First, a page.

Remembering the "Liberator"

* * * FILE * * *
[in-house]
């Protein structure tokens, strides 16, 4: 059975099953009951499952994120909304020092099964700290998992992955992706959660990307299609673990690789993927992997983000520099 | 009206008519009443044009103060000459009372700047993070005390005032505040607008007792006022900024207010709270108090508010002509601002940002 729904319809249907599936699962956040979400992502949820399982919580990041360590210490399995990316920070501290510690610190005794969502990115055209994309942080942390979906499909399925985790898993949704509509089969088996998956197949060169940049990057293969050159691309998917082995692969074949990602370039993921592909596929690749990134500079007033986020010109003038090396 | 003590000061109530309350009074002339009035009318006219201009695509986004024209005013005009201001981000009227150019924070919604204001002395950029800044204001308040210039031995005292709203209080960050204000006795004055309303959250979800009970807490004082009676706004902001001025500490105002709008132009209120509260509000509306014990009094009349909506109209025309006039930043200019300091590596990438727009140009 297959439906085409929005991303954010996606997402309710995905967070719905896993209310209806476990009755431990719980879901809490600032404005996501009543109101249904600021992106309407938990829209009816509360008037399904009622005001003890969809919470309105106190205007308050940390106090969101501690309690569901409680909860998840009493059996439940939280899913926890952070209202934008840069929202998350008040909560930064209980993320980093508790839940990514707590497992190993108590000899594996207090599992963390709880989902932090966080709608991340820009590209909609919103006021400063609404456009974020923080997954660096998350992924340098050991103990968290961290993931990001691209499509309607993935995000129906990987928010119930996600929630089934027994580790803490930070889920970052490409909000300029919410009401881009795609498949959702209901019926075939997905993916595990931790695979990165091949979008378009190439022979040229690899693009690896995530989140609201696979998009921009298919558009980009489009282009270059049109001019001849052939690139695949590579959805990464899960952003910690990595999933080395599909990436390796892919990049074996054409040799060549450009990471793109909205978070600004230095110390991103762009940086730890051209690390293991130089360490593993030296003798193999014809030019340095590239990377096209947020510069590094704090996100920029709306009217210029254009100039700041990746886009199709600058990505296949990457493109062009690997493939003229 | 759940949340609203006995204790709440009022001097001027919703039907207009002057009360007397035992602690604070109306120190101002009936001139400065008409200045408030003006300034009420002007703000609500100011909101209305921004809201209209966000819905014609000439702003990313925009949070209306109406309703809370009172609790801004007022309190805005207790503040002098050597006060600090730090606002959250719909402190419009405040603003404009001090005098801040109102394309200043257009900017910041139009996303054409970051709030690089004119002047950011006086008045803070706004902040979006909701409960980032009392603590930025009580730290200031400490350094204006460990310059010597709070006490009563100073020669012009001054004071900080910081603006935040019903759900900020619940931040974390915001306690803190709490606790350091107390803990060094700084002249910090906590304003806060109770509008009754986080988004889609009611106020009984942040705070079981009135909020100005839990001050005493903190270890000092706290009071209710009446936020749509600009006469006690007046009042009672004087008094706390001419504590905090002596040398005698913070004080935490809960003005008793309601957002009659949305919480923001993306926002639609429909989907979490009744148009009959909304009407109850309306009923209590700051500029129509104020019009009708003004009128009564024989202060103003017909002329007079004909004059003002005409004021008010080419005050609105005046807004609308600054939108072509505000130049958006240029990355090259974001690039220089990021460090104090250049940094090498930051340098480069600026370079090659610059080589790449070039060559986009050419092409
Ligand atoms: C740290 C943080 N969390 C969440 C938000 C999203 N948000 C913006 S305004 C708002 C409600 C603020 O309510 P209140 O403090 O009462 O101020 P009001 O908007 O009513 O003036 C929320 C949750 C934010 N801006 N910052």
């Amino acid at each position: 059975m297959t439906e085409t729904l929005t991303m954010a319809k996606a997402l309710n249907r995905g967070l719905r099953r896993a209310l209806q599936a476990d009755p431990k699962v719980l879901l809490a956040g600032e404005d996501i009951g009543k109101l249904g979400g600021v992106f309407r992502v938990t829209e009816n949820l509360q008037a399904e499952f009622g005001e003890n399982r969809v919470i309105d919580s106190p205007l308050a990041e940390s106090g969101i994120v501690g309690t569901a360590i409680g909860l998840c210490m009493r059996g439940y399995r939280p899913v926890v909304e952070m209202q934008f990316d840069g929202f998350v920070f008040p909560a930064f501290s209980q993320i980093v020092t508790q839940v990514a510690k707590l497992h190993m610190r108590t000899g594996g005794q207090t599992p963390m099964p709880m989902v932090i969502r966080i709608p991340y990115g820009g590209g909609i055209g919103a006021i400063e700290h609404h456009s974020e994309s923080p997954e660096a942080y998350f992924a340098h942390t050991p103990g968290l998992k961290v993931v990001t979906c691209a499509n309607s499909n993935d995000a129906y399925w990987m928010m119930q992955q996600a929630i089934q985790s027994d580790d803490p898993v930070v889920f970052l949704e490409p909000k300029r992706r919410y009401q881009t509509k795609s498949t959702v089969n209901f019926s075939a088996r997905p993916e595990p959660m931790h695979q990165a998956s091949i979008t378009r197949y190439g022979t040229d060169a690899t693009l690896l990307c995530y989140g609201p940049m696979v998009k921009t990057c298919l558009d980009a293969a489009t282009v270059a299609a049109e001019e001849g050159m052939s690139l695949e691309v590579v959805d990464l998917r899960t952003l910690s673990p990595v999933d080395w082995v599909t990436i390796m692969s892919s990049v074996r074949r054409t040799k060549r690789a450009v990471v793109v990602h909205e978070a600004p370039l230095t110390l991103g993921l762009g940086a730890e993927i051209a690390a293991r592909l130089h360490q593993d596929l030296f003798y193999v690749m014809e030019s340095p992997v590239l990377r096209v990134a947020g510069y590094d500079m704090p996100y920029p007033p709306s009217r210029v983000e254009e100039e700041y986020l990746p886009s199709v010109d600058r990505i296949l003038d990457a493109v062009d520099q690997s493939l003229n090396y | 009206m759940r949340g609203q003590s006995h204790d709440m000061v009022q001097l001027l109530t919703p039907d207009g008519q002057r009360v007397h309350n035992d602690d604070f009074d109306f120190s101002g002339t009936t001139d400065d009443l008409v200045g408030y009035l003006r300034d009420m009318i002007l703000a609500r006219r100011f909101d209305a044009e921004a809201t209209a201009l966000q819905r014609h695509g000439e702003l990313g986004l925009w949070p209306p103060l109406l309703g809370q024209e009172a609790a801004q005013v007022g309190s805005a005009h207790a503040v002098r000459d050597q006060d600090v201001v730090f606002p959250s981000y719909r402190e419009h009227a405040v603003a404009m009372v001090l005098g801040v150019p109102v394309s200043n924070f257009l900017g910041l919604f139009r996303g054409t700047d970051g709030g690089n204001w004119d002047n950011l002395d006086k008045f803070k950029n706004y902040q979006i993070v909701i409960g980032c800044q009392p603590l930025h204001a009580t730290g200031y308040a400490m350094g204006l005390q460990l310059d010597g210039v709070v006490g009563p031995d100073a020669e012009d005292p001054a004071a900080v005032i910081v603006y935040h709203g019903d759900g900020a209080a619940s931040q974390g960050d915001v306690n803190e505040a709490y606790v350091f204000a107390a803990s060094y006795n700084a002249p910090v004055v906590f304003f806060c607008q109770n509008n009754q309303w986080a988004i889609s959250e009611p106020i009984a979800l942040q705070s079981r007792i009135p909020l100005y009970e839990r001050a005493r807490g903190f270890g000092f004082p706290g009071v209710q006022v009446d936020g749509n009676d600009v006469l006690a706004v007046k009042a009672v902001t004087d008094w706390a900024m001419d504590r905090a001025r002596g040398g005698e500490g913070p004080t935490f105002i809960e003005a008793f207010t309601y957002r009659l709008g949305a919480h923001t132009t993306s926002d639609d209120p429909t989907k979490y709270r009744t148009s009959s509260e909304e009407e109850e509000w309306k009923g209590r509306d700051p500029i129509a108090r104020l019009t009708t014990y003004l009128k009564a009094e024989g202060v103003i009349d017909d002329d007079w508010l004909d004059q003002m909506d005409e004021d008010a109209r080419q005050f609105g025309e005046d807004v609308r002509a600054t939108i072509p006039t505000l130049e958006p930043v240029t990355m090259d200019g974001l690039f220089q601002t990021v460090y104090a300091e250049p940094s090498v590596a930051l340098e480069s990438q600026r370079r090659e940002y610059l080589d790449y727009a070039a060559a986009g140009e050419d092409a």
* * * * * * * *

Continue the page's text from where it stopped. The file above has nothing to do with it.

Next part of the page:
The Krakow Municipality is considering building a monument to commemorate a plane and its crew that perished after helping the 1944 Warsaw uprising fighters.On August 16, 1944, Liberator KG-933 (from the 178-RAF Bomb Squad), commanded by William D. Wright, was returning from a successful aid airdrop mission for Warsaw’s insurgents who had been fighting against the Germans since the uprising began on August 1. The plane was probably first shot down by a German fighter plane and then by antiaircraft artillery. It crashed in the Zablocie area, south of Krakow’s city center (where Schindler’s factory is located). Only Allan Hunter Hammet, an Australian pilot, survived the crash. After numerous tribulations, he managed to return to Great Britain safely.A plaque commemorated the heroic crew and their last flight at ul. Lipowa 18, but now the Krakow Municipality and architects from Krakow’s Institute of Technology want to erect a monument of the “Liberator” on the south bank of the Vistula River, opposite the Kazimierz Gallery Mall. The monument, to be named “Boulevard of Aliant Aviators,” would be placed near the original crash site and would become part of Krakow’s “Trail of Aviation History.” Institute of Technology student Arkadiusz Sordyla designed the monument as a skeleton-structured phantom of a diving plane, just before the crash. The design retains the plane’s original 32-meter width and will be supported by a frame entwined with specially chosen plants. Its pedestal shape was inspired by three aviation symbols: the Polish chessboard, the English bowknot and an American star.The entire project will include information plaques of heroic aviators who fought and died in World War II, a small museum of the war’s past events, a viewing platform and a stop for future river trams.”The municipal board has viewed this project and accepted it as achievable,” said Malgorzata Wozniak, a member of the municipal press office. “Although the project is very beautiful, we have to wait until after the holiday period, namely the beginning of September, to have all the details discussed and voted on. For now, the project remains only on paper.”
 

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